McConville’s ‘Joshua’ provides an outline of the book, a discussion of the question of literary criticism, a look at Joshua as literature, the genre of Joshya: history and myth, the theology of Joshua, and Joshua in modern society.

Mills’ ‘Jeremiah’ talks readers through reading Jeremiah, historical criticism of the book, rhetorical critical issues, the rhetorical foci of Jeremiah, ‘bodies, space and excess’ as conceptual tools (and you’ll just have to read that chapter for yourself to enjoy it fully), and finally the theology of Jeremiah.

Already, then, it’s easy to see that the authors of these guides are not tied to any particular methodological procedure. This is certainly proven in Dell’s investigation of ‘Job’. She discusses the usual introductory matters, Job as wisdom text, Job as parody, Job in the context of the Ancient near eastern world, theological issues raised by Job, and reading Job in a ‘postmodern’ world.

Each author, set free to pursue matters of intrigue and interest particular to themselves and a slice of the reading public, engages each biblical text with vigor and adroitness.

Potential users of these books should not imagine them to be ‘study guides’ along the lines of Cliffs Notes. No indeed, these ‘study guides’ are instead quite thorough ‘introductions’ to particular biblical texts such as one would find in very thorough academic commentaries. Yet the writing is wide enough to be understood by interested layfolk. In other words, people who want to know what the biblical texts are about are invited in these volumes to a sort of open window on their meaning and significance. Reading these guides, and they genuinely are guides, is akin to being taken by the hand by a very experienced tour guide and shown things off the beaten path that other tourists never get the chance to experience.

I recommend them to students at college and graduate school level, interested lay readers, and most especially to Professors who will definitely want to use them as supplemental readings in Old Testament courses they are offering. I wish I had had ‘Jeremiah’ in hand when I taught that book a couple of years ago. When I offer Jeremiah again, it will certainly be required reading.

A Multi-part Interview With Matthew Bates on His New Book, Part One

Q– The tone of your book seems to imply that many have ‘gotten it wrong’ (i.e., salvation) up till now. Was that intentional, or is it merely a byproduct of your emphasis? Or, to put it more bluntly, the way it was put to Luther: do you think you are the only one to understand what salvation ‘is’ and everyone who came before erred?

AThe publication of Salvation by Allegiance Alone should be hailed as the second most important event in history, second by a narrow margin to Jesus’s death. I am fairly certain that nobody was actually saved until my book appeared to straighten this whole mess out. I allow that Jesus is still the Messiah, but I should at least get a prime-time talk show.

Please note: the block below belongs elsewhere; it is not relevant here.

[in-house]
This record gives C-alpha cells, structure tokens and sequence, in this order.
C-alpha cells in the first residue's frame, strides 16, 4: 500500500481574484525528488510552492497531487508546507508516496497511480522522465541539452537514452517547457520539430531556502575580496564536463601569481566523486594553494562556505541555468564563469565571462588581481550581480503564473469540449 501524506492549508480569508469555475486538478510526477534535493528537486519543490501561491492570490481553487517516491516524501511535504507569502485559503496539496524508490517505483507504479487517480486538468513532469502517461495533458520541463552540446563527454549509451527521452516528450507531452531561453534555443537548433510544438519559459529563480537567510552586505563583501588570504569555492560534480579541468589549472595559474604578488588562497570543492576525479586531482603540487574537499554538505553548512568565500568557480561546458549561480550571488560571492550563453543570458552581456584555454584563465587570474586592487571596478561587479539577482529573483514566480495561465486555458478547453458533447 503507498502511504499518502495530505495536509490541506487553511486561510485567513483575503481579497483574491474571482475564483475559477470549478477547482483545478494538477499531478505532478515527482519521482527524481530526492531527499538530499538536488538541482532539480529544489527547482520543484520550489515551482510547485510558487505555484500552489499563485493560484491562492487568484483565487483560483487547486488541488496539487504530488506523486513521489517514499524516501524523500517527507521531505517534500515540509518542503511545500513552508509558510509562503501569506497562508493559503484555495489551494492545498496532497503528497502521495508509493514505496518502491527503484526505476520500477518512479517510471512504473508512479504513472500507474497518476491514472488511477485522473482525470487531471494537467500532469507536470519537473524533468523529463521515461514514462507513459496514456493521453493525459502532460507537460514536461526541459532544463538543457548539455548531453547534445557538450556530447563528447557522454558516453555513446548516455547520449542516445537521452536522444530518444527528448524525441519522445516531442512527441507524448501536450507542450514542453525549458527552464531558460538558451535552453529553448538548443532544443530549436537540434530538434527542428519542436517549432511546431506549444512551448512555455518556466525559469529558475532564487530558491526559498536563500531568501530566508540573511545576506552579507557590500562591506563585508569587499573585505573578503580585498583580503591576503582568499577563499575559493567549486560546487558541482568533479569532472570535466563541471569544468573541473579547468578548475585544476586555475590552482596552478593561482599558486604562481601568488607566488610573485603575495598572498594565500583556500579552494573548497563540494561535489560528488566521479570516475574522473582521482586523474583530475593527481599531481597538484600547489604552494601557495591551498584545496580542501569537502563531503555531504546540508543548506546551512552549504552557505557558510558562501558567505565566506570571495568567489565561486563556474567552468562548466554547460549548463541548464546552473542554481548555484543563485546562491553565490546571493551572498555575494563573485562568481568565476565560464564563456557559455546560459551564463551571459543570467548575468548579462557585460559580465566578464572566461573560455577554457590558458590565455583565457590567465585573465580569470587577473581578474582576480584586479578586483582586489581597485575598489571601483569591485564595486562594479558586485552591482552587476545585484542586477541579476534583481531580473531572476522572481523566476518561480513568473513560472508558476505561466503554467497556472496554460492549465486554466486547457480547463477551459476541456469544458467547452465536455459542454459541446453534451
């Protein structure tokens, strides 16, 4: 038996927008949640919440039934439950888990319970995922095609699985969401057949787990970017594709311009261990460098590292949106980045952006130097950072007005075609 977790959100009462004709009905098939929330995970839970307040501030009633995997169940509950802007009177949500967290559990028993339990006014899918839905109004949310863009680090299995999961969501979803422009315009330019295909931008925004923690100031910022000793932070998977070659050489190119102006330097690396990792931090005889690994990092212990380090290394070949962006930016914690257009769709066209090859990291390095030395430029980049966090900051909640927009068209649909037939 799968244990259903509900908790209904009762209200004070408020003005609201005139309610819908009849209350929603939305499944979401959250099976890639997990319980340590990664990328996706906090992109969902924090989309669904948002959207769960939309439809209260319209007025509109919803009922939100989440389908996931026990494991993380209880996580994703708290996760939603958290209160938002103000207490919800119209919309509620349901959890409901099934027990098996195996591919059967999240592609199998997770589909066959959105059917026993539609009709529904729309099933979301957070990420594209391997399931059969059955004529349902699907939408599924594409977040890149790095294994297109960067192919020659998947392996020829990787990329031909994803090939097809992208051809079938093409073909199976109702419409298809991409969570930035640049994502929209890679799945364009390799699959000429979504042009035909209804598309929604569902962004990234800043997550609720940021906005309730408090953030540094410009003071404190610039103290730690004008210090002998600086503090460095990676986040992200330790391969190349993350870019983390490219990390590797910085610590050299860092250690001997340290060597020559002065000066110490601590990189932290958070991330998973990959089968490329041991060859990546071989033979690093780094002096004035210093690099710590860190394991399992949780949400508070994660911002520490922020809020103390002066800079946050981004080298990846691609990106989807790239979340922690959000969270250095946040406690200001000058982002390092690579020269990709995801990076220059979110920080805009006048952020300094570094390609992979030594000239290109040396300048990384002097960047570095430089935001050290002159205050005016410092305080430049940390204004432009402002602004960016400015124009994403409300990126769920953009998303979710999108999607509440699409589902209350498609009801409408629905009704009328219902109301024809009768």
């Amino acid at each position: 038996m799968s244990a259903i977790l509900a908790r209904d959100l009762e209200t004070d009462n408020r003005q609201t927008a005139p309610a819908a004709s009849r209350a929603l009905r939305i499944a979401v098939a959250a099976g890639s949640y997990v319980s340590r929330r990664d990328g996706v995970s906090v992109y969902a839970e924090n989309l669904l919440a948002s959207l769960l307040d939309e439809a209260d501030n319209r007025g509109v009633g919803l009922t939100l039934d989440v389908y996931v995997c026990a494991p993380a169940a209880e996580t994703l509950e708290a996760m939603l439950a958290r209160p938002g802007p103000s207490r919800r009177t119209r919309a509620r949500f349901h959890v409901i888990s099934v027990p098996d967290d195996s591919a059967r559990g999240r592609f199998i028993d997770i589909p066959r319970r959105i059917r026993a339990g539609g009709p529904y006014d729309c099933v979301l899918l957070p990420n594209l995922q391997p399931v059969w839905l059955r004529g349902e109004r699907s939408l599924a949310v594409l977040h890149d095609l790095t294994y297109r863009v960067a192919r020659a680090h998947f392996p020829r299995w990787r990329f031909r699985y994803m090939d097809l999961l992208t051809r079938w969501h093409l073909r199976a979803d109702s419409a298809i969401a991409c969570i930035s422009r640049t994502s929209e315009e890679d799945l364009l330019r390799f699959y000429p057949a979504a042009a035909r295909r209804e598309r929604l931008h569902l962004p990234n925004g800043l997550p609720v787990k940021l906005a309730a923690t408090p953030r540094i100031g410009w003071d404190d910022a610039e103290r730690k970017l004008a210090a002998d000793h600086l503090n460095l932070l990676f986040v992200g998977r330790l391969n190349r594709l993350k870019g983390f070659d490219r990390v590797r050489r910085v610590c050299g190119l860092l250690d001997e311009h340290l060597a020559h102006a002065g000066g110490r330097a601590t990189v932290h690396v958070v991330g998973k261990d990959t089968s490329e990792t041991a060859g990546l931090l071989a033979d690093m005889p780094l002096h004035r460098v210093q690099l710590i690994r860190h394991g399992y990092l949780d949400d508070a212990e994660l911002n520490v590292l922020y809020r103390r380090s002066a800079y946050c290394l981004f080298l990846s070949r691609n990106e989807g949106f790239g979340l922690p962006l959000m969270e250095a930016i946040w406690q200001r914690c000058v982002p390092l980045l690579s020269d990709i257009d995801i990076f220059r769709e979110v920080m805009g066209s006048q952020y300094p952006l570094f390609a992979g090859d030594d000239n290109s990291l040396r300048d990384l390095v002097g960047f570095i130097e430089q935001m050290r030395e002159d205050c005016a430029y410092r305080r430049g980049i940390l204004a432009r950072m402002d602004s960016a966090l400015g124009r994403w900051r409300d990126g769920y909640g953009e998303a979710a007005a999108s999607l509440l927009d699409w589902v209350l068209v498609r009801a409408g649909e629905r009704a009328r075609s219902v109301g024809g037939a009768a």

Joking aside, I think it may be unfair to suggest in such a sweeping fashion that my book implies that many have ‘gotten it wrong’ till now, for that flattens the kinds of ways the church can ‘get things wrong’.  Do I think the true church (in its full Catholic, Orthodox, and Protestant expression) has always possessed the gospel in a saving fashion? Absolutely. So the church has never gotten it wrong in the ultimate sense.

Even when individual theologians, communities, and denominations have slightly (or even quite badly) misarticulated the gospel and/or salvation theory, I think the Holy Spirit was still operative in orchestrating salvation, so individuals could respond with saving allegiance through a tacit understanding of and response to the real gospel. It has been preserved and voiced every time the Scripture has been read down through the ages, and it has also been announced through liturgy and art. But this does not mean that there hasn’t been gospel confusion. A sufficient articulation is not the same as an exact articulation.

Yet, I can see why you might feel I am (overly?) bold, for I do make forceful claims about deformations within past and present soteriology. Salvation by Allegiance Alone develops four theses, the first two of which are relevant (and here I quote exactly from p. 9):

1. The true climax of the gospel—Jesus’s enthronement—has generally been deemphasized or omitted from the gospel.
2. Consequently, pistis has been misaimed and inappropriately nuanced with respect to the gospel. It is regarded as “trust” in Jesus’s righteousness alone or “faith” that Jesus’s death covers my sins rather than “allegiance” to Jesus as king.

Then I go on to assert:

“This inadequate identification of the climax of the gospel and faulty aiming of ‘faith’ is not a new problem. Nor is it a problem specific to certain Christian denominations or subgroups. It has been a norm across the full spectrum of the church for many hundreds of years. In fact, both Protestants and Catholics alike generally were invested in this slightly skewed scheme in the sixteenth century—indeed these problems extend at least in part all the way back to Saint Augustine in the fifth.” (Salvation by Allegiance Alone, p. 9).

So I do claim that my proposal might help correct historic and present missteps with regard to faith, works, and the gospel. I also assert that Saint Augustine injected a number of theological errors into the stream of Western soteriology, and that my book is making strides in the right direction. (On Augustine, see, e.g., Hart, “Traditio Deformis” []).